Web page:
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Dublin: 10 °C Saturday 25 October, 2014

Coder Dojo founder, aged 20, honoured at Web Summit

James Whelton has become the youngest ever social entrepreneur to be made a fellow of the Ashoka foundation.

James Whelton of Coder Dojo
James Whelton of Coder Dojo
Image: Coder Dojo

THE 20-YEAR-OLD Irish founder of a group that helps young people learn computer coding skills has been honoured at the Dublin Web Summit today.

James Whelton, whose Coder Dojo organisation now has over 100 clubs run by volunteers all over the world, was today made the youngest Fellow ever of the Ashoka social entrepreneurs’ foundation.

Being a Fellow opens doors to Whelton to mentors and investors in the tech and social entrepreneurship work. The award also comes with a grant to expand the operations of Coder Dojo.

The announcement was made after Whelton spoke at the Web Summit, explaining how he had been coding since he was nine years of age. The Irish education system, however, did not in any way encourage his skills as a youngster, said Whelton. He said:

I was coding since I was nine but academically, I was pretty horrible. Stuff I was really good at wasn’t recognised anywhere on the curriculum. Teachers thought I was thick as wood but coding was my thing.

Whelton was speaking on a panel of impressive young web entrepreneurs this morning at the conference in the RDS. Sujay Tyle, the VP of Development at mobile-social gaming platform Scopely, start coding at the age of 10, had patented biofuels at age 13, entered Harvard at 15 and dropped out two years later to start his company. (He’s now just 19 years old). Pep Gomez, CEO of mobile socialising tool FeverUp at the age of just 19, completed the panel.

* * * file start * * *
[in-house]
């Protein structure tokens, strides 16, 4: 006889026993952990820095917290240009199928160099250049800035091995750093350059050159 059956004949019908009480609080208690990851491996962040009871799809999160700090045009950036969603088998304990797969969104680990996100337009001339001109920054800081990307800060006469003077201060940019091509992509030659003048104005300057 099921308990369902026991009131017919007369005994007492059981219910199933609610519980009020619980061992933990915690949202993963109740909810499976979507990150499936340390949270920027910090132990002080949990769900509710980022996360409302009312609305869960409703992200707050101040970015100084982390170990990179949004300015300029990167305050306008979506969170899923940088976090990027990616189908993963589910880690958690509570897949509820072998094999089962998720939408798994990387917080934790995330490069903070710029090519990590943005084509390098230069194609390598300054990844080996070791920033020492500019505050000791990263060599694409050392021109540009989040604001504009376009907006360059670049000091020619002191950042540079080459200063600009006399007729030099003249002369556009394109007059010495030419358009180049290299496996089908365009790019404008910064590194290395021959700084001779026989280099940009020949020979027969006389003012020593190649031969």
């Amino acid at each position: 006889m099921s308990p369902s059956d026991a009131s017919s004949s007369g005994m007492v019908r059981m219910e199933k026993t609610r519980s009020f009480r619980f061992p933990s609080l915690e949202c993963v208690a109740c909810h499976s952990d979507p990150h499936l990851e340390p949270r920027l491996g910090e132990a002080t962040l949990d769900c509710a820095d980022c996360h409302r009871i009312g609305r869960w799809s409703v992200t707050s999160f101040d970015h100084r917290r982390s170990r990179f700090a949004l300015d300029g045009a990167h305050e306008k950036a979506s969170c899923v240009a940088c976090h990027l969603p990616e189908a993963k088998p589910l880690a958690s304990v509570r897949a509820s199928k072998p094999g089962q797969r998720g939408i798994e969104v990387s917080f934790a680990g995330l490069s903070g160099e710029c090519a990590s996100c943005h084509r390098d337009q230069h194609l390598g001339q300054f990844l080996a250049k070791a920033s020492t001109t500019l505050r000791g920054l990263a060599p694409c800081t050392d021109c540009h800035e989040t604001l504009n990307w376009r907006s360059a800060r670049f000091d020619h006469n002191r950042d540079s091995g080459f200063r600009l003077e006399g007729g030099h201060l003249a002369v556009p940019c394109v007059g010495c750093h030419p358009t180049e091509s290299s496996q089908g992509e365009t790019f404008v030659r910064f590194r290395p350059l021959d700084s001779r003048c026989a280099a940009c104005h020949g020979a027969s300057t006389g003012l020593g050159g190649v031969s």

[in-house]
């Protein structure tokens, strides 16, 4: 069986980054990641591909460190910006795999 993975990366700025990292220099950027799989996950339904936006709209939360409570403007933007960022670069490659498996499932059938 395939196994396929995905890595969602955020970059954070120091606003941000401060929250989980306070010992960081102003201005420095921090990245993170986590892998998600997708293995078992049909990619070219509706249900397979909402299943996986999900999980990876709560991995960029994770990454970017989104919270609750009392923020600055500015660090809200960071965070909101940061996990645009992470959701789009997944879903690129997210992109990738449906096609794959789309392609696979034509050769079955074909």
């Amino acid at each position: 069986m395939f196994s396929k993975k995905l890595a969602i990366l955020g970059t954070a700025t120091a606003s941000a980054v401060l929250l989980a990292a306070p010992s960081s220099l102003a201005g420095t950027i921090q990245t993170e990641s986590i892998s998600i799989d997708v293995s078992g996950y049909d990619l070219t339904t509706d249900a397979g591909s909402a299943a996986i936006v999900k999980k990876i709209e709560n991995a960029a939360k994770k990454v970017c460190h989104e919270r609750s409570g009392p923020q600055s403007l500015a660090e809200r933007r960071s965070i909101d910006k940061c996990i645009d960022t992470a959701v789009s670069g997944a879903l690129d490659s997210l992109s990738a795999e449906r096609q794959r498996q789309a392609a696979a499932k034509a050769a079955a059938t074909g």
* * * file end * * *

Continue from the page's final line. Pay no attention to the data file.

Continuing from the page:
Whelton said that being young was actually an advantage in some ways in trying to start up an organisation in that people and experts tended to be more generous with their time. Tyle also said that younger people were being respected in Silicon Valley and the tech world in general where 15 years ago, the might have been “laughed at”.

Mentors and inspiring role models were also a help with Whelton pointing out that the Coder Dojo educational clubs were run by volunteers. “It’s all free,” he said, “so the atmosphere in there is very passionate because people really want to do it. Kids hack away at their projects and then go home and get their siblings, their friends or kids in their class to try out their games or their apps”.

To show how Coder Dojo is changing children’s lives, he introduced the audience to four of its students, including 13-year-old Harry Moran whose Pizzabot game topped the iPhone paid download charts, beating gaming phenomenon Angry Birds when it first launched.

Whelton said that Coder Dojo would continue to be his “primary focus for a long time” with clubs opening as far afield as China. (Although he did joke he might have to step back at an appropriate time and “start my professional skateboarding career”.)

If you think you couldn’t be any more impressed Whelton, try watching his TedX talk from last December:



via TedxTalks/Youtube

Column by James Whelton: How my computer club turned into a worldwide movement>
Read: Meet the world’s youngest app developer – and he’s Irish>
Read: Europe’s largest technology conference to begin in the RDS today>

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